I noticed a big online ad on the State’s website touting Haley’s plan, so I clicked on it…It’s an advocacy piece encouraging us to contact our legislators, encourage support for the plan, etc. But what I don’t understand is the ad says it was paid for by “Nikki Haley For Governor.” Isn’t the election over, and isn’t she limited to two terms? How can there still be an entity called “Nikki Haley for Governor” buying up ad time?
The governor is using her leftover campaign money to push her tax-cut plan. This is apparently a legal gray area…
If you threw in elimination of Act 388 this would be a good way of dealing with all three legs of the stool.
A higher gas tax is good. So is a lower income tax rate. But neither makes much sense as long as 388 stands.
We need to tax assets, incomes and expenses to create a “fair” system that sees everyone paying into our shared infrastructure. There is clearly a benefit to changing the three legs of a tax stool to four by realistically taxing uses as well (such as the gas tax). Moving too far to protect any one of those payor groups is just bad public policy. Both sides seem to want that now, however. I’d say wake up people, but I know they all just want to keep grinding the same old axes over and over again.
“We need to tax assets, incomes and expenses to create a “fair” system that sees everyone paying into our shared infrastructure. ”
“Need” is a strong word. There are plenty of states that don’t “need” to do all three. And I’m glad you put the term fair in quotes because there is no such thing as fair when it comes to taxes. We need a tax system that is based on the minimum revenue required to do the things a government should do. Paying for anything beyond that is not “fair”.
I don’t just want the state to do the minimum, Doug. I want government to be reasonably efficient and responsive, and I also want it to collectively invest our tax dollars into the sorts of things which will over decades advance our society. That’s civic investment.
Why should the government do more than it is constitutionally required to do?
Also, we need to stop using the three legged stool analogy. It’s really a four legged table – user fees and licenses are a significant revenue source. Don’t get me started on business licenses. I pay $400 a year to Richland County for a business license even though I don’t work in South Carolina.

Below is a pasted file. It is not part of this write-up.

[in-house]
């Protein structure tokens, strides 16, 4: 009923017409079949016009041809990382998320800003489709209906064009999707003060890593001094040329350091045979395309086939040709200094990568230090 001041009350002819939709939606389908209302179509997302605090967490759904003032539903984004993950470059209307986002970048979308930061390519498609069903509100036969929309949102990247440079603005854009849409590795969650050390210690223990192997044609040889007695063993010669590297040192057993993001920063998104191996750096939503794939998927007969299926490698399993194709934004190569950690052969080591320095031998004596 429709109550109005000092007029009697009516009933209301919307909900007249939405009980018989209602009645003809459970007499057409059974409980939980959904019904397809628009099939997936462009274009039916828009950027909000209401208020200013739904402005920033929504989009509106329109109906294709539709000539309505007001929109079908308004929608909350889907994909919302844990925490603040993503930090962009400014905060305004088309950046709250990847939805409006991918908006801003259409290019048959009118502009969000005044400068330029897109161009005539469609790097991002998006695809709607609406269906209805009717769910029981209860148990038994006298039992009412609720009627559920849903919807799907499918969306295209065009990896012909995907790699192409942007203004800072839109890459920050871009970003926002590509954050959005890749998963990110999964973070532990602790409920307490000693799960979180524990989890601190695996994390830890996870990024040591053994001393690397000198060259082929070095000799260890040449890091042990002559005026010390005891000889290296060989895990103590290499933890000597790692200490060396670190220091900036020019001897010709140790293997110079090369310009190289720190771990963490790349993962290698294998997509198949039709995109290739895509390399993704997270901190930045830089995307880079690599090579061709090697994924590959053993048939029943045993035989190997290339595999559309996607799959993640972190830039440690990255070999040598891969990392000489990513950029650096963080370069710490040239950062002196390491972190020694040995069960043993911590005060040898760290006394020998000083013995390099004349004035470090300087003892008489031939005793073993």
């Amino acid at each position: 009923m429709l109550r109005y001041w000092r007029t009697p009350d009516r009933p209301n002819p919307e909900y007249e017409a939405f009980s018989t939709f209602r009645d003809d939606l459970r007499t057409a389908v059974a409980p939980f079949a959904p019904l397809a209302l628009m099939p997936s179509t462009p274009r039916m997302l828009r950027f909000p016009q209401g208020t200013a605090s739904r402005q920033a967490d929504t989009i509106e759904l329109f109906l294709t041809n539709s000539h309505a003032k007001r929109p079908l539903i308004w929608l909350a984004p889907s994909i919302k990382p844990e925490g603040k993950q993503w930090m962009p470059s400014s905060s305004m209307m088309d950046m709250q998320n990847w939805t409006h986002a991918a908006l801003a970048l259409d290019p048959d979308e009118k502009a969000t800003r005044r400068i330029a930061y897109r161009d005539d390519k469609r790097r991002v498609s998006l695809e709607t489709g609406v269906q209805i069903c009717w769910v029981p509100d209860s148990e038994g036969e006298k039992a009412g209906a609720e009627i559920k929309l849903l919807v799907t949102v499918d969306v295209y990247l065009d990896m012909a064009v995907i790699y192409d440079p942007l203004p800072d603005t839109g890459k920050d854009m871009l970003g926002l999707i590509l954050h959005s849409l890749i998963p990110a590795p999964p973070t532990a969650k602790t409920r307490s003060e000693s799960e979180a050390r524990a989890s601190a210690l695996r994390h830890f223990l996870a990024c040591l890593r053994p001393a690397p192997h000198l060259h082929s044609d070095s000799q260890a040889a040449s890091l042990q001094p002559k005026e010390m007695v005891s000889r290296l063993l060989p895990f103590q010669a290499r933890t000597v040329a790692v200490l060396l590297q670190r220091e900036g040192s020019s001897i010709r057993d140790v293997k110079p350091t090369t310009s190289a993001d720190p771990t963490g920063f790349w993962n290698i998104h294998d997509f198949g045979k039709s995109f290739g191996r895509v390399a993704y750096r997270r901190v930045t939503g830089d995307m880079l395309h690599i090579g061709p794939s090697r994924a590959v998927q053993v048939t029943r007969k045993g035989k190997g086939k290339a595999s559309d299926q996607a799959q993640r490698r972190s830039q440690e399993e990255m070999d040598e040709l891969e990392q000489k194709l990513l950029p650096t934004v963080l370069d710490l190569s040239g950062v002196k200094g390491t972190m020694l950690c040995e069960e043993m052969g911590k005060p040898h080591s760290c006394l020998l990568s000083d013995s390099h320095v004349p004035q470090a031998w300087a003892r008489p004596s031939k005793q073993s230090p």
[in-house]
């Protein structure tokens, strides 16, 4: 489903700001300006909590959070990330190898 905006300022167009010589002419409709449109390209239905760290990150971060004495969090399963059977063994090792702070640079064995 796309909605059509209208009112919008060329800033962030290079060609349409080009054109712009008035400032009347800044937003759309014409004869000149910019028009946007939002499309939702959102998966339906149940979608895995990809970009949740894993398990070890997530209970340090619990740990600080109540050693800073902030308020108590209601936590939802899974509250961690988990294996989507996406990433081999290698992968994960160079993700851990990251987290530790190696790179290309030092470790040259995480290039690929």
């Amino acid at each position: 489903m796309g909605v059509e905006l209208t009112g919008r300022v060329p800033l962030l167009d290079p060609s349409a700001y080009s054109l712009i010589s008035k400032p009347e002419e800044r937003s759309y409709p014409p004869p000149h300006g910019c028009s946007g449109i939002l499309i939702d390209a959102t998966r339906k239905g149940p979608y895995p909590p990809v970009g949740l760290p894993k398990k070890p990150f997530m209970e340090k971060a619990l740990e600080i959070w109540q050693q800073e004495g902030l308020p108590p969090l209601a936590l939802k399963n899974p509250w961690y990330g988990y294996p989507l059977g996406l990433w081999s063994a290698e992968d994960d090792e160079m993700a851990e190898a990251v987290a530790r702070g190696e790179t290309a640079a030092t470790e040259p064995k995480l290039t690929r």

Because a constitution can’t possibly anticipate every future contingency. Which is why constitutions empower legislators to pass laws.
A government that could only do what was specifically set out in its constitution probably wouldn’t last long…
Also, the three-legged stool refers to general taxes.
Other taxes and fees are more narrowly targeted — such as the gasoline tax, for instance. ..
Doug is right, this fourth tax class has been bumped up in significance as legislators abdicate their responsibilities to manage the other three revenue types.
Nuisance fees shouldn’t be a foundation of government, but there you have it. They are now – unfortunately.
By the way, y’all… I’m told that maybe, just maybe I’m being too pessimistic here. That would be awesome, if I could see any confirmation of the fact.
More on that as I know more…
Brad you are just so utterly obsessed with balancing every, single issue by slamming both sides equally that you just completely miss the point the Dems are making. That’s journalistic malpractice. The Dems make the perfectly valid point that Haley’s plan favors the wealthy. It’s no more complicated than that. But in your unbridled zeal to paint every issue with the partisanship brush you gloss over that very important point.
But the SC Dems didn’t make the totally valid point that Haley’s plan favors the wealthy. You can find that point if you look for it (bravo, way to go!) but it’s not the focus; #HaleyTaxHike is the focus. The SC Dems made the totally stupid and asinine and hypocritical point of criticizing Haley’s plan for raising what they elsewhere call the “embarrassingly low” gas tax and thus give lie to their promise to go for “all of the above.”
This isn’t false equivalence. Haley’s plan is a hanging curve that should be hit out of the park because her plan is awful, as Brad previously — and thoroughly — described. The SC Dems swung so badly at the pitch as to be just ridiculously stupid stupid stupid stupid stupid. They fell down and threw the bat and it hit me in the face and now I need stitches. They deserve this criticism.
And it is a valid position that a gas tax recoups from the users, proportional with their use. This isn’t a nuisance tax, it is a use tax. Tolls are more a nuisance tax, except when they are designed to even out peak period travel.
After thinking about all this, I would favor including auto sales (and commercial vehicles) in the sales tax structure, with no cap, rather than raising the gas tax. And I would specifically exclude this vehicle sales tax from the local municipality surcharges…